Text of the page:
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  1. Feb 24, 2017 · The Roman Empire (Latin: Imperium Rōmānum [ɪmˈpɛri.ũː roːˈmaːnũː]; Greek: Βασιλεία τῶν Ῥωμαίων, translit. Basileía tôn Rhōmaíōn) was the post-Republican period of ancient Rome. As a polity, it included large territorial holdings around the Mediterranean Sea in Europe, North Africa, and Western Asia, ruled by emperors. From the accession of Caesar Augustus ...

  2. The history of the Roman Empire covers the history of ancient Rome from the fall of the Roman Republic in 27 BC until the abdication of the last Western emperor in AD 476. Rome had begun expanding shortly after the founding of the Republic in the 6th century BC, though it did not expand outside of the Italian Peninsula until the 3rd century BC. Civil war engulfed the Roman state in the mid 1st ...

  3. In modern scholarship, the "late" period of the Roman army begins with the accession of the Emperor Diocletian in AD 284, and ends in 476 with the deposition of Romulus Augustulus, being roughly coterminous with the Dominate. During the period 395–476, the army of the Roman Empire's western half progressively disintegrated, while its counterpart in the East, known as the East Roman army (or ...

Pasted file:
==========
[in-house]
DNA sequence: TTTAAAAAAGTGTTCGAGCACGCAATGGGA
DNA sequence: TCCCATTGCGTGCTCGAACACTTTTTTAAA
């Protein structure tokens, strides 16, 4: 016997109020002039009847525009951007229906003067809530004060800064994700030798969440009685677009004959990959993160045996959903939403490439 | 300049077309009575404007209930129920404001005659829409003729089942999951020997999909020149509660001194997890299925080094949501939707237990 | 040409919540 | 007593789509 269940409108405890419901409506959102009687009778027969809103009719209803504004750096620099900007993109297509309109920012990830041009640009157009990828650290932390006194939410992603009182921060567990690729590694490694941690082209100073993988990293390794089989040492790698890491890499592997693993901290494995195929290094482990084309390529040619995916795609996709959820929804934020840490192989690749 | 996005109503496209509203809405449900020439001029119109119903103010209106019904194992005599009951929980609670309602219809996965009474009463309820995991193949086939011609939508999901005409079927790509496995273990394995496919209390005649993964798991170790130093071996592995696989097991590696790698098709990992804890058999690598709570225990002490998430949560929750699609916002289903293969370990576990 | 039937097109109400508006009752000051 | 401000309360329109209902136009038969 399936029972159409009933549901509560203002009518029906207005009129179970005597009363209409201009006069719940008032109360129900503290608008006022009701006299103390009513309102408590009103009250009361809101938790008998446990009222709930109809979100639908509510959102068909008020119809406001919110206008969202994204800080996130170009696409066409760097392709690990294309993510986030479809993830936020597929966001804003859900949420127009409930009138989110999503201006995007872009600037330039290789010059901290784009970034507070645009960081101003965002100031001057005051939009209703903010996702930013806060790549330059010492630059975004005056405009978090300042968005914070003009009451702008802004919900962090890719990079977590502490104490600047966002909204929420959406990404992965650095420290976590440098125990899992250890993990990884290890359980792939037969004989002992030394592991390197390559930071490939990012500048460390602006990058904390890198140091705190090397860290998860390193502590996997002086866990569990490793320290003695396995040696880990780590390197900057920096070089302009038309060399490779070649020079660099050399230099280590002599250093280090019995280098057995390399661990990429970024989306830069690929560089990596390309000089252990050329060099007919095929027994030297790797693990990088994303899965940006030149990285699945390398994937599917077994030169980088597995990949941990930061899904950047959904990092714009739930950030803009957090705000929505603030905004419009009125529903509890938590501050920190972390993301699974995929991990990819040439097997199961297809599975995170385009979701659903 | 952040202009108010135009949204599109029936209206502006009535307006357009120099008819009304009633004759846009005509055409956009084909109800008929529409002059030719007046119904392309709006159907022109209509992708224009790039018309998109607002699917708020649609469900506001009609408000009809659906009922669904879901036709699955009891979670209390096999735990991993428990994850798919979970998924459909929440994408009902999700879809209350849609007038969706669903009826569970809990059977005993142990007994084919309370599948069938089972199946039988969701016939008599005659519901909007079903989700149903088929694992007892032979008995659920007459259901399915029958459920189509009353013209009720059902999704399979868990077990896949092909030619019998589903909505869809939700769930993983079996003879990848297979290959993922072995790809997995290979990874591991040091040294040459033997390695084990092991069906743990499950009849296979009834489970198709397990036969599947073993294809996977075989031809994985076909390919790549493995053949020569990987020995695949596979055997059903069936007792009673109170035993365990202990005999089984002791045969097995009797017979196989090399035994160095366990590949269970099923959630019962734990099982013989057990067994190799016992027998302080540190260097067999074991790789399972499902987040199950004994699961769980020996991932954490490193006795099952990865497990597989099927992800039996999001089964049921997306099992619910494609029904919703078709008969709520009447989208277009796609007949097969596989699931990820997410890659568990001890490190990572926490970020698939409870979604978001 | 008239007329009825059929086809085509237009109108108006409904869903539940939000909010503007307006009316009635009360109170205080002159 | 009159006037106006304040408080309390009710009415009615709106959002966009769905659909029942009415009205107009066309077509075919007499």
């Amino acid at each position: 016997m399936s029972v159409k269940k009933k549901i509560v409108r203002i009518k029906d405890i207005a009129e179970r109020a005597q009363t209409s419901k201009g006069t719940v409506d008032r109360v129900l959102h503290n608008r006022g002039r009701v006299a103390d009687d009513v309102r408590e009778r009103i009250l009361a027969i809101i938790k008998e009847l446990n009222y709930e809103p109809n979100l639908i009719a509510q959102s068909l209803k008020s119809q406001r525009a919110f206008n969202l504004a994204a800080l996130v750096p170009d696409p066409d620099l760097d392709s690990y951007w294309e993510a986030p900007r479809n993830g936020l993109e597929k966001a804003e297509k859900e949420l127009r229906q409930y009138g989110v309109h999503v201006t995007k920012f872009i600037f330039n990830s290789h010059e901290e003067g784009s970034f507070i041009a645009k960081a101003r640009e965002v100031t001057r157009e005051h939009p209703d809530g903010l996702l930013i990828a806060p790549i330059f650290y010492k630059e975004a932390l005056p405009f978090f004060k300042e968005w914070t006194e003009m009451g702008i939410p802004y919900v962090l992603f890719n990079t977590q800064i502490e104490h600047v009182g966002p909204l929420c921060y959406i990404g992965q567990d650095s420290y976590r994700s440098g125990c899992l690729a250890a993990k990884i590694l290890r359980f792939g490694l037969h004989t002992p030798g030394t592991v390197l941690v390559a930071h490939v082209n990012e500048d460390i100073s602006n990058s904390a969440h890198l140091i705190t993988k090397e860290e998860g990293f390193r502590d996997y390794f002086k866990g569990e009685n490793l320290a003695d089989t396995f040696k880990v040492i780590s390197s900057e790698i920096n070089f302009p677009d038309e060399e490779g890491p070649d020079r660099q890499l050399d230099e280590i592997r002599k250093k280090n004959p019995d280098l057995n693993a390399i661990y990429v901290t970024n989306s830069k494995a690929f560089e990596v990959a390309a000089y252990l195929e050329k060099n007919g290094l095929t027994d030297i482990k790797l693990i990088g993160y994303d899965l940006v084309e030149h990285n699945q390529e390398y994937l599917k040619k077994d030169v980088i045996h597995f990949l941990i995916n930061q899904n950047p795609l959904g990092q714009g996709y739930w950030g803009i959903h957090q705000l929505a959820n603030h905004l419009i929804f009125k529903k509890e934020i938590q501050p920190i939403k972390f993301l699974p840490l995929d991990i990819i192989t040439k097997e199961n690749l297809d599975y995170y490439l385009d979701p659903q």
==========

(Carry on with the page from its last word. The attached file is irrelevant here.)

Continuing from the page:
4. Mar 04, 2014 · The Secret War began at about the time the United States became actively involved in the Vietnam War. Two years after the U.S. withdrawal from South Vietnam, the Kingdom of Laos was overthrown by communist troops supported by the North Vietnamese Army. The Hmong people became targets of retaliation and persecution.

  5. Jun 26, 2021 · George III (George William Frederick; 4 June 1738[c] – 29 January 1820) was King of Great Britain and Ireland from 25 October 1760 until the union...

  6. The possible groups of an emperor and two co-emperors during the 4th century include Constantine the Great and his sons, the Caesars Crispus and Constantine II (317324); Constantine the Great and his sons Constantine II and Constantius II (326333); Valentinian I, Valens and Gratian (367375) and Theodosius I and his sons Arcadius and Honorius ...

  7. Constantine II Fl. Claudius Contantinus: 337-340 W: Constans I Fl. Julius Constans: 337-350 W [Magnentius Fl. Magnus Magnentius] 350-353 W: Constantius II Fl. Julius Constantius: 337-361 E+W: Altar of Victory removed from Roman Senate, 357; Amida on the Tigris falls to Persians, 359; Gallus Fl. Claudius Constantius Gallus: 351-354 E, Caesar ...